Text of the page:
An assistant professor of economics at George Washington University, as well as a visiting fellow at ANU’s Tax and Transfer Policy Institute, Dr Hamilton said the supports put in place during last year’s Delta wave were “very well designed”.
They included cash flow boosts for businesses and the COVID-19 Disaster Payment, which, unlike JobKeeper, went directly to stood-down workers.
“We can’t have the view that we’ve spent too much to this point. We need to have the view of what looks forward – and we certainly have plenty of fiscal capacity in order to do that,” Dr Hamilton said.
“So I wouldn’t hesitate to act, regardless of the budgetary impact.”
Neither would Indeed APAC economist Callam Pickering, who like Dr Hamilton has also called for rapid antigen tests to be free and available to all.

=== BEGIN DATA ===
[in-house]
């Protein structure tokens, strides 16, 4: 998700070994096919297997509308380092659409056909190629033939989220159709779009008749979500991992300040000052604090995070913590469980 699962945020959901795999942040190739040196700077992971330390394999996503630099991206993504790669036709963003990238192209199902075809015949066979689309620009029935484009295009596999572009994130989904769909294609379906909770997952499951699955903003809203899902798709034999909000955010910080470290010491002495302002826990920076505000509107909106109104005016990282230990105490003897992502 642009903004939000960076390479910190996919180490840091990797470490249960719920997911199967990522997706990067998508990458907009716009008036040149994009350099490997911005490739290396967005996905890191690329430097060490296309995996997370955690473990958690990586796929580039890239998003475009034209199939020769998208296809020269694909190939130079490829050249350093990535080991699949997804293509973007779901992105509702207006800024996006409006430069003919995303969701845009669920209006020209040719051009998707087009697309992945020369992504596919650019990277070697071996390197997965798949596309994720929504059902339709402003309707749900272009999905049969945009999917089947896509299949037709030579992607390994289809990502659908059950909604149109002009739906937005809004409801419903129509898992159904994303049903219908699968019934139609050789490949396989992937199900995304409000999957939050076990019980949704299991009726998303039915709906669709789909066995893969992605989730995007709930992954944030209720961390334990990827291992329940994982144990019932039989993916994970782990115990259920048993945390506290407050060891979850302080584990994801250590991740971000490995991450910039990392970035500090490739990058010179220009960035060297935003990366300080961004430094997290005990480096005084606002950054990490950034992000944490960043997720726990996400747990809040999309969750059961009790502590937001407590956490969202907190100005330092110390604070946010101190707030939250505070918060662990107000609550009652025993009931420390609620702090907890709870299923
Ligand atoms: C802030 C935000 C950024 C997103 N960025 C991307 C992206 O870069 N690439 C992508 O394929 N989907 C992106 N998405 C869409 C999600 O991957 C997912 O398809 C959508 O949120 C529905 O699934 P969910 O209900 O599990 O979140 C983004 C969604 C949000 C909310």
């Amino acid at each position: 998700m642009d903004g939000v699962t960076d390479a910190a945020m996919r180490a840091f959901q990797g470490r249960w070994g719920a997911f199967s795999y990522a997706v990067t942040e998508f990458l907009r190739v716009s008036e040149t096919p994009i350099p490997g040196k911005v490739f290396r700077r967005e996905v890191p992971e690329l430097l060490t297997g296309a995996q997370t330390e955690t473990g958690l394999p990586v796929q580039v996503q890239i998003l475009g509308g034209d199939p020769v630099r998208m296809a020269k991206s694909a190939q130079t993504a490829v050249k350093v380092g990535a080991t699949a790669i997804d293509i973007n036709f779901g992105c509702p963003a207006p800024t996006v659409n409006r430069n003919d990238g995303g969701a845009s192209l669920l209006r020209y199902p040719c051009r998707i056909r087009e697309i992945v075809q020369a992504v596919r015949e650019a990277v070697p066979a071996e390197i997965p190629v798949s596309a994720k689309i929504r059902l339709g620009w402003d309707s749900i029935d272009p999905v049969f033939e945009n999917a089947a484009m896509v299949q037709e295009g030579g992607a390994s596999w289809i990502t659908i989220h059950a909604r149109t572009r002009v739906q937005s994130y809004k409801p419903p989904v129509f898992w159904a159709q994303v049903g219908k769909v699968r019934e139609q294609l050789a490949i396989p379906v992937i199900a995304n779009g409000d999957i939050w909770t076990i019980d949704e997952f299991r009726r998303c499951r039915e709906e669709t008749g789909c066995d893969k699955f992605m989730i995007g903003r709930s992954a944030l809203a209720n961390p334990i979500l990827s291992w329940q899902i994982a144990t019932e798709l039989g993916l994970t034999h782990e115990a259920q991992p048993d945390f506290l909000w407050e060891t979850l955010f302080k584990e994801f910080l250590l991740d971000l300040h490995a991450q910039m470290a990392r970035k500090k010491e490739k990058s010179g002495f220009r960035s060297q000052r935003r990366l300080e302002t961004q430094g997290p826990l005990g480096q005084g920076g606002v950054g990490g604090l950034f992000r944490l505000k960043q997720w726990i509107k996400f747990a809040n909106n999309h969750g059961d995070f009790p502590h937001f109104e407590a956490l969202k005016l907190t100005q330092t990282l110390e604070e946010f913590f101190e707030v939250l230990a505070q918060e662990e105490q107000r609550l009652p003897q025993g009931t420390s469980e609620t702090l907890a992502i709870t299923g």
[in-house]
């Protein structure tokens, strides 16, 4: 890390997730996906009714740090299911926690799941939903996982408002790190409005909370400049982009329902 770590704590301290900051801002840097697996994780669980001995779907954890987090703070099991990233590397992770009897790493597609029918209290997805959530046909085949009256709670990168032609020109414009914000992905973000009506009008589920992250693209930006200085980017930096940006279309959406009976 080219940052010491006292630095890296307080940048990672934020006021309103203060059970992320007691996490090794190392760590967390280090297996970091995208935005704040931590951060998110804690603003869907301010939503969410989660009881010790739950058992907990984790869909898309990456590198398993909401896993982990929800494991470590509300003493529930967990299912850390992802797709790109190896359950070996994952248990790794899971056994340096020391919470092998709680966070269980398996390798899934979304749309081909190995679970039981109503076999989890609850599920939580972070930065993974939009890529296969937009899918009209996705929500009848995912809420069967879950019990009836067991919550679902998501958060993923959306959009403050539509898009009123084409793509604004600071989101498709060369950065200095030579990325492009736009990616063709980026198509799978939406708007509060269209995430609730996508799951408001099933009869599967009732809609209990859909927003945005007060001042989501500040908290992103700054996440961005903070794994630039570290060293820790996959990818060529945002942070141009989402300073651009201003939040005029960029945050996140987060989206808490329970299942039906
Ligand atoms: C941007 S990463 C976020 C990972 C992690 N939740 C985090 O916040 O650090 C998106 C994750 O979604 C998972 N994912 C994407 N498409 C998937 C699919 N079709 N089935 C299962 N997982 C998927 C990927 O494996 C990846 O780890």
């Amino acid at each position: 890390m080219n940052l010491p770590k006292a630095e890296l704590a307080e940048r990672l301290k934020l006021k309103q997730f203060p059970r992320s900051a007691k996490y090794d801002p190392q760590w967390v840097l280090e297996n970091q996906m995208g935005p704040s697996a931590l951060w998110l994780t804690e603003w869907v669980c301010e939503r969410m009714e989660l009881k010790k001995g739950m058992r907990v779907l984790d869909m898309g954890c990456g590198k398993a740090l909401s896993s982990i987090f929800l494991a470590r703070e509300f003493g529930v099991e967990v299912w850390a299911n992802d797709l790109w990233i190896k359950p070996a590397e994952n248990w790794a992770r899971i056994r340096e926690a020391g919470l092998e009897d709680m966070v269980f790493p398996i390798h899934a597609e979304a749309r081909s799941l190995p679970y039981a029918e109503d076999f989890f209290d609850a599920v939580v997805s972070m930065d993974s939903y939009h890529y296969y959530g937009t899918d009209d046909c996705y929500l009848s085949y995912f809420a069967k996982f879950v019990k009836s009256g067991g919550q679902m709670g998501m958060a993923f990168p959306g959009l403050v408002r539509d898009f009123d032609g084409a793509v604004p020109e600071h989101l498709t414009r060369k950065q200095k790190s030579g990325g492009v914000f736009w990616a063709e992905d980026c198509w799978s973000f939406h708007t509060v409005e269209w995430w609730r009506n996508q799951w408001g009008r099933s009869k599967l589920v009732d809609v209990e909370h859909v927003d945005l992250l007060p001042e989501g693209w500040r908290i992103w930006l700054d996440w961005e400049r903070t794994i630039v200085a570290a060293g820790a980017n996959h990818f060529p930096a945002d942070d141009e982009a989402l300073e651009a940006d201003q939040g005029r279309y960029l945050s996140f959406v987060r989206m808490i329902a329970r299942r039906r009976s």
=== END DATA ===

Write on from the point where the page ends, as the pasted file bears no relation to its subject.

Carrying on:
Mr Pickering told The New Daily the economy could suffer a severe downturn without additional financial support from the government.
“If the federal government fails to provide support, then households and businesses will be asked to navigate an increasingly unsafe environment without a financial safety net. That’s political suicide in an election year,” Mr Pickering said.
“The federal government should reinstate the disaster payments and business supports that operated successfully throughout the most recent lockdowns.
“We know that these support measures work, because the economy has rebounded strongly every time lockdown was lifted.”
*Leah is not her real name